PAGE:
The French government created France Telecom in 1988. The company was privatized in 1997, and in the following year lost the state monopoly as the telecommunications industry opened up to competition.
Given the context, the company then began to expand through a number of partnerships and acquisitions. The Global One partnership formed in January 1996 with Sprint (US) and Deutsche Telekom created an international communication network which was fully acquired by France Telecom in 2000. Growth continued in July 1999 when France Telecom acquired an equity interest in British cable operator NTL. This was followed in October 1999 by France Telecom's launch of its European Backbone Network.
The company expanded into the Internet in 1998 with the development of Wanadoo. In 2000, Wanadoo extended its operations into the UK, buying leading ISP Freeserve. The company also operates in Denmark, Spain, Belgium and the Netherlands amongst others.
France Telecom made a major expansion in the mobile market in June 2000 by acquiring UK-based mobile operator Orange. The acquisition completed the company's interests in mobile companies and made it one of the largest mobile providers in Europe.
Our analysis will focus on the cash flows generated by France Telecom during two periods [from 2000 to 2002] and [from 2008 to 2010]. What was the financial situation at the end of 2002 and 2010?
[...] So France Telecom had to focus more on profitability. This could explain why the number of employees decreased over the decade even if the company was broadening its activities in France and Europe. France Telecom's stock (illustrated below in blue) underperformed the stocks of its main European competitors (Deutsche Telekom, Telefonica) and also the main French Index over the last 12 years. This bad performance will make France Telecom's management focus on profitability and increase the net profit while maintaining its strategic investments. [...]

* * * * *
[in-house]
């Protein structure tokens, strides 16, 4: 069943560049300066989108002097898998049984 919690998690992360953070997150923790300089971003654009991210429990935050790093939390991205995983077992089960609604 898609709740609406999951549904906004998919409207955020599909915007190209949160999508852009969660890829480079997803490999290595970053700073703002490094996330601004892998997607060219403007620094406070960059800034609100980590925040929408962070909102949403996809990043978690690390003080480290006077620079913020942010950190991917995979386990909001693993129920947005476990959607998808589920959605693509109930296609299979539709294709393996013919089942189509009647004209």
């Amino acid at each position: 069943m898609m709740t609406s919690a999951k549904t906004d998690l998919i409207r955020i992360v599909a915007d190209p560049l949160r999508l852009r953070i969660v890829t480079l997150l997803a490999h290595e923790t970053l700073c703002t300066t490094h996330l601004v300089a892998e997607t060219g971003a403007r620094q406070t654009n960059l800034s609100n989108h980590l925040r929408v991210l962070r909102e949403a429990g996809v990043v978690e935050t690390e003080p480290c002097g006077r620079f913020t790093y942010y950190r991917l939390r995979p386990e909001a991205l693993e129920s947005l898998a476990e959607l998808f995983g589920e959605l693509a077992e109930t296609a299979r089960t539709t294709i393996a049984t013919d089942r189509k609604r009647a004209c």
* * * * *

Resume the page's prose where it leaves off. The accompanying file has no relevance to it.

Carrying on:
[...] [pic] In 2008 and 2009 there was no leverage effect since the ROE of the company was lower than its ROA. This means that the increase in the debt level creates no additional profitability. In 2010, there was no leverage effect either but it was getting better and close to achieving a positive leverage effect. This improvement was due to a higher net income resulting from a reduction in the net financial expenses related to lower short-term borrowings. [pic] Given the nature of its business - which requires continuous asset investments - and industry trends such as mergers and acquisitions, it is fair to say that France Telecom has been able to maintain its debt-to- equity ratio relatively stable throughout the three-year period despite the slight increase in the ratio. [...]
[...] Cash flows statement 2. Operating cash flows 3. Investing cash flows 4. Financing cash flows II. Profitability assessment III. Debt level IV. Trainee report analysis PART 2 : ANALYSIS OF FRANCE TELECOM CASH AND CASH FLOWS IN 2010 I. Cash flows analysis 1. Cash flows statement 2. Operating cash flows 3. Investing cash flows 4. Financing cash flows II. Key indicators and ratios III. Report to investors CONCLUSION INTRODUCTION The French government created France Telecom in 1988. The company was privatized in 1997, and the following year lost the state monopoly as the telecommunications industry opened up to competition. [...]
[...] The return on equity collapsed and became irrelevant in 2002 because of negative equity. The return on assets was lower than the return on equity in 2000; this means we have a leverage effect. But the return on equity plummeted in 2001 due to a net loss while the return on assets slightly increased. Return on equity became lower than return on assets; so we do not have any leverage effect. We cannot conduct this kind of analysis in 2002 because the return on equity is irrelevant (Equity > 0). [...]
[...] These figures show that France Telecom gained market share on growing markets. Moreover, the company succeeded in keeping its gross margin stable through good management of cost of goods sold. But the operating risk was real because of an exponential rise of financial expenses (+100% over 3 years). The heavy debt and high amortizations / depreciations and provisions made the net income plummet in 2002. The series of acquisitions that France Telecom realized (Orange, MobilCom, Wind, Equant and NTL) were largely amortized in its accounts after the telecommunications industry crisis. [...]
using our reader.